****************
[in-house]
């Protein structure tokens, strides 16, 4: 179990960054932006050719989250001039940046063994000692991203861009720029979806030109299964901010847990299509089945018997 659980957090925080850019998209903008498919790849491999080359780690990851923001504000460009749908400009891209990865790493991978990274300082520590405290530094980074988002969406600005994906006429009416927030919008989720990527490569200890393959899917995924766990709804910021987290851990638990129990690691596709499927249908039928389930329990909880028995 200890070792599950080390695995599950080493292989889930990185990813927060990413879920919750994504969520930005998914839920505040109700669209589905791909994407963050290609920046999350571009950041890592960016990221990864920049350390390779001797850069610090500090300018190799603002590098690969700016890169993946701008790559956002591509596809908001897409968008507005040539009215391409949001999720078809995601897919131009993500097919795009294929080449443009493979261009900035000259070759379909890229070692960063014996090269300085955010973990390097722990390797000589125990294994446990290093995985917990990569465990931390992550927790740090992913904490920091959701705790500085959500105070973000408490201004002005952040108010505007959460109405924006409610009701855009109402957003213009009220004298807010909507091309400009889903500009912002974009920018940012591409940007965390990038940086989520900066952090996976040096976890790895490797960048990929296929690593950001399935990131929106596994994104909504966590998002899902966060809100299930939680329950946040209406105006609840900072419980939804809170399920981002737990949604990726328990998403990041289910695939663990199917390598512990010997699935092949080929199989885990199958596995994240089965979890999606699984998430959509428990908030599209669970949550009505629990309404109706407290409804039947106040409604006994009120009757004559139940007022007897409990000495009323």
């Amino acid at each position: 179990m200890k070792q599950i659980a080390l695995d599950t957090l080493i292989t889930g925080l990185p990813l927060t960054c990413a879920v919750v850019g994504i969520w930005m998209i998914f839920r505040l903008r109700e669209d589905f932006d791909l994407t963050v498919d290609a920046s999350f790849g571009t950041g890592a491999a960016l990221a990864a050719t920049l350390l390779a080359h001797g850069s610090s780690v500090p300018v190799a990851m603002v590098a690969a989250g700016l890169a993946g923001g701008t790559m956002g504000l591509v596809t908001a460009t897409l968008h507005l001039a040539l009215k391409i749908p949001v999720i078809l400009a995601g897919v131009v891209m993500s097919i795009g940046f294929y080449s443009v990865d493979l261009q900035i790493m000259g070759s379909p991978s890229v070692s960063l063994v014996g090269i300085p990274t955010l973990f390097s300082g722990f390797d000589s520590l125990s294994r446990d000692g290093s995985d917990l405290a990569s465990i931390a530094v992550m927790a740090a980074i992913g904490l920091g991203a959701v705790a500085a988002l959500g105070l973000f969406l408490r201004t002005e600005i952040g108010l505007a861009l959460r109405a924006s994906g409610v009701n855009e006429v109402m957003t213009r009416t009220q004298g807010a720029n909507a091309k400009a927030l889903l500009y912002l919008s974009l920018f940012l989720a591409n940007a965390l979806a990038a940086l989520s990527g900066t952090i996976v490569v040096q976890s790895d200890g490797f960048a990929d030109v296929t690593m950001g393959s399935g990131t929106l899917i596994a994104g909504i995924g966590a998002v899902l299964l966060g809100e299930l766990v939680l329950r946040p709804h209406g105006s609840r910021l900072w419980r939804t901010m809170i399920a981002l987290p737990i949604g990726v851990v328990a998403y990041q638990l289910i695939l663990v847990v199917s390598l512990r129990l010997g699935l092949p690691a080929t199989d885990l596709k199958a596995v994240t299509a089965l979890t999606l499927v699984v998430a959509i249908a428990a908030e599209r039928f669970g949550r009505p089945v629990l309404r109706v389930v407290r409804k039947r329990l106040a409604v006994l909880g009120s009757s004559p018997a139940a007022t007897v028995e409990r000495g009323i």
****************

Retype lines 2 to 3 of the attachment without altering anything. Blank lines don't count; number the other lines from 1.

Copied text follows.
């Protein structure tokens, strides 16, 4: 179990960054932006050719989250001039940046063994000692991203861009720029979806030109299964901010847990299509089945018997 659980957090925080850019998209903008498919790849491999080359780690990851923001504000460009749908400009891209990865790493991978990274300082520590405290530094980074988002969406600005994906006429009416927030919008989720990527490569200890393959899917995924766990709804910021987290851990638990129990690691596709499927249908039928389930329990909880028995 200890070792599950080390695995599950080493292989889930990185990813927060990413879920919750994504969520930005998914839920505040109700669209589905791909994407963050290609920046999350571009950041890592960016990221990864920049350390390779001797850069610090500090300018190799603002590098690969700016890169993946701008790559956002591509596809908001897409968008507005040539009215391409949001999720078809995601897919131009993500097919795009294929080449443009493979261009900035000259070759379909890229070692960063014996090269300085955010973990390097722990390797000589125990294994446990290093995985917990990569465990931390992550927790740090992913904490920091959701705790500085959500105070973000408490201004002005952040108010505007959460109405924006409610009701855009109402957003213009009220004298807010909507091309400009889903500009912002974009920018940012591409940007965390990038940086989520900066952090996976040096976890790895490797960048990929296929690593950001399935990131929106596994994104909504966590998002899902966060809100299930939680329950946040209406105006609840900072419980939804809170399920981002737990949604990726328990998403990041289910695939663990199917390598512990010997699935092949080929199989885990199958596995994240089965979890999606699984998430959509428990908030599209669970949550009505629990309404109706407290409804039947106040409604006994009120009757004559139940007022007897409990000495009323």
């Amino acid at each position: 179990m200890k070792q599950i659980a080390l695995d599950t957090l080493i292989t889930g925080l990185p990813l927060t960054c990413a879920v919750v850019g994504i969520w930005m998209i998914f839920r505040l903008r109700e669209d589905f932006d791909l994407t963050v498919d290609a920046s999350f790849g571009t950041g890592a491999a960016l990221a990864a050719t920049l350390l390779a080359h001797g850069s610090s780690v500090p300018v190799a990851m603002v590098a690969a989250g700016l890169a993946g923001g701008t790559m956002g504000l591509v596809t908001a460009t897409l968008h507005l001039a040539l009215k391409i749908p949001v999720i078809l400009a995601g897919v131009v891209m993500s097919i795009g940046f294929y080449s443009v990865d493979l261009q900035i790493m000259g070759s379909p991978s890229v070692s960063l063994v014996g090269i300085p990274t955010l973990f390097s300082g722990f390797d000589s520590l125990s294994r446990d000692g290093s995985d917990l405290a990569s465990i931390a530094v992550m927790a740090a980074i992913g904490l920091g991203a959701v705790a500085a988002l959500g105070l973000f969406l408490r201004t002005e600005i952040g108010l505007a861009l959460r109405a924006s994906g409610v009701n855009e006429v109402m957003t213009r009416t009220q004298g807010a720029n909507a091309k400009a927030l889903l500009y912002l919008s974009l920018f940012l989720a591409n940007a965390l979806a990038a940086l989520s990527g900066t952090i996976v490569v040096q976890s790895d200890g490797f960048a990929d030109v296929t690593m950001g393959s399935g990131t929106l899917i596994a994104g909504i995924g966590a998002v899902l299964l966060g809100e299930l766990v939680l329950r946040p709804h209406g105006s609840r910021l900072w419980r939804t901010m809170i399920a981002l987290p737990i949604g990726v851990v328990a998403y990041q638990l289910i695939l663990v847990v199917s390598l512990r129990l010997g699935l092949p690691a080929t199989d885990l596709k199958a596995v994240t299509a089965l979890t999606l499927v699984v998430a959509i249908a428990a908030e599209r039928f669970g949550r009505p089945v629990l309404r109706v389930v407290r409804k039947r329990l106040a409604v006994l909880g009120s009757s004559p018997a139940a007022t007897v028995e409990r000495g009323i």